Netflix and chill (out), password sharers.
After intense backlash surrounding what appeared to be the first signs of the company’s upcoming password sharing crackdown, Netflix (NFLX) clarified no official announcements have been made outside of the current test countries.
“For a brief time last Tuesday, a help center article containing information that is only applicable to Chile, Costa Rica, and Peru, went live in other countries. We have since updated it,” a Netflix spokesperson told Yahoo Finance.
Last week’s updates appeared to show the company would require users to identify a “primary location” for all accounts that live within the same household. News which had users suggesting this would be a bridge too far, and threatening to leave the platform as a result.
Users would then need sign into the home Wi-Fi of the primary location at least once every 31 days to ensure their device is not blocked. Temporary codes would need to be used for traveling members, which would only remain valid for seven consecutive days
Netflix said it would use information such as IP addresses, device IDs, and account activity to determine whether a device signed into the account is connected to the primary location.
In a recent survey, investment firm Jefferies highlighted concerns surrounding the company’s crackdown on password sharing, particularly among the account freeloaders Netflix hopes to convert.
According to lead analyst Andrew Uerkwitz, about 62% of the 380 Netflix password borrowers surveyed said they would stop using Netflix once the crackdown takes effect.
Only 10% of those polled said they would move to create their own account for $9.99 a month, hinting password borrowers don’t see enough value in the platform. The survey also suggested competitors could greatly benefit from Netflix’s crackdown.
Some 35% of respondents said they can replace Netflix with another service, while another 31% added they don’t enjoy the content enough to justify paying for it.
When asked which platforms users would use more frequently if they eliminated Netflix, the top streaming alternatives included Amazon Prime Video (42%), Hulu (35%), and Disney+ (26%).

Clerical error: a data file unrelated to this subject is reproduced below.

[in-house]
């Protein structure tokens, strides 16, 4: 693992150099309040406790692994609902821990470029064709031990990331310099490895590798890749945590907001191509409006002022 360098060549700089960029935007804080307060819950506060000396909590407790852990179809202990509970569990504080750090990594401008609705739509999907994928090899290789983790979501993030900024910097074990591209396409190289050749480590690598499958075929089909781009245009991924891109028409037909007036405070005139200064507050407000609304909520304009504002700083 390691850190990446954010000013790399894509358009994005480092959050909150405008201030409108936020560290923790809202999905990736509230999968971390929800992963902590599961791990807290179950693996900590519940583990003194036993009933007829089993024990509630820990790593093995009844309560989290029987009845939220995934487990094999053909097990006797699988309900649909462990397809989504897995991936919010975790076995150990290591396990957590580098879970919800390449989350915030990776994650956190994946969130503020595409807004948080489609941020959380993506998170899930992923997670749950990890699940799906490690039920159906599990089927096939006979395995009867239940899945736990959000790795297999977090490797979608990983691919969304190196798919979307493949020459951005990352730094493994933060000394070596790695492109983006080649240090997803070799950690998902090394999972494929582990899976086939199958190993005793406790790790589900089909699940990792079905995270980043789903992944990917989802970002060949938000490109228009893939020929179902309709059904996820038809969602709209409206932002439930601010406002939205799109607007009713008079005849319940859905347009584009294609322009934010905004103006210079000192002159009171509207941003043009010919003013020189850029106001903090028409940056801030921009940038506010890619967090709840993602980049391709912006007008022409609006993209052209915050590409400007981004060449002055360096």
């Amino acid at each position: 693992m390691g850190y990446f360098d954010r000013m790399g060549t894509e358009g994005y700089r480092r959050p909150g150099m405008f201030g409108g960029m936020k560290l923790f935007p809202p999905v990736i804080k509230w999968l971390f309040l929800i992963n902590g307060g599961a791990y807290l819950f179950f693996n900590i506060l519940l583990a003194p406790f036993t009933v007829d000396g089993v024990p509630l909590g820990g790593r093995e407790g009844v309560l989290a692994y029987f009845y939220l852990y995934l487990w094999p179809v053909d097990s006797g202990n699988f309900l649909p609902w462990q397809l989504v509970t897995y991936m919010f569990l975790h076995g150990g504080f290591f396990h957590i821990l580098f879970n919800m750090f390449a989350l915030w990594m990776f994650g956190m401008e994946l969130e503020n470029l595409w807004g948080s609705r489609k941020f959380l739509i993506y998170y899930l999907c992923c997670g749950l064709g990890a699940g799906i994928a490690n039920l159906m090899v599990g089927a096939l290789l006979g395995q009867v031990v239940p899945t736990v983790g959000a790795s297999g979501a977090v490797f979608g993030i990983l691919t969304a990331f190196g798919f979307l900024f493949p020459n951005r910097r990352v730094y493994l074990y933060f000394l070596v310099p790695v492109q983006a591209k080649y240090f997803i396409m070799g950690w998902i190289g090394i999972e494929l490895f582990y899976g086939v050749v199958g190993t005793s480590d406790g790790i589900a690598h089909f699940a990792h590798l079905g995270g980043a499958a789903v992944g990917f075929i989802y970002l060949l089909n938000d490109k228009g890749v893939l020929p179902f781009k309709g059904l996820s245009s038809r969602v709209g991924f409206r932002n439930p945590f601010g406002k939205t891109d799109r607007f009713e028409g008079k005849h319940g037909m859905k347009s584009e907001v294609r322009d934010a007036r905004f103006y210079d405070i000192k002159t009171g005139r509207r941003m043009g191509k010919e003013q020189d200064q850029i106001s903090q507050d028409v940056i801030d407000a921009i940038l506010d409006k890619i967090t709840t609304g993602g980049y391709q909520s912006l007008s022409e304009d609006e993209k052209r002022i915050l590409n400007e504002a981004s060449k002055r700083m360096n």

In its quarterly letter to shareholders published last month, Netflix said it would be intensifying its push to combat password sharing in Q1, although the streamer did not provide details on when exactly that would occur and what countries would be impacted.
“Later in Q1, we expect to start rolling out paid sharing more broadly. Today’s widespread account sharing (100M+ households) undermines our long term ability to invest in and improve Netflix, as well as build our business,” the company wrote.
Netflix’s password crackdown, coupled with its recently launched ad-supported tier, have been looked at as meaningful profitability drivers, especially as competition within the streaming space escalates: “As always, our north stars remain pleasing our members and building even greater profitability over time.”
Netflix reported subscriber net additions of 7.66 million in Q4, above company guidance for 4.5 million amid a slew of high-profile and record-breaking content releases, including “Glass Onion,” “Troll,” “All Quiet on the Western Front,” “My Name is Vendetta,” and “Wednesday.”
“The bottom line is there’s a massive amount of password sharing, particularly among affluent people,” Jason Helfstein, head of internet research at Oppenheimer, told Yahoo Finance Live in an interview on Monday.
“We do think a good chunk of [Netflix] subscribers will probably pay more to keep certain members of their household, or let’s say their children who no longer live with them, on their plan,” he continued.
Helfstein, who described the crackdown as a “net positive” in the long term, added Netflix, “would not be doing this if they thought they would end up in a worse revenue situation.”
“This is a company that historically has prided itself on customer service, above all,” Helfstein said.
“The reality is people have taken advantage of it. Sharing your Netflix account with 20 other people is probably not what the company had in mind, [but] if people are reasonable and share this with five, six people in their family? I think it’s going to work out.”
With additional reporting from Brian Sozzi
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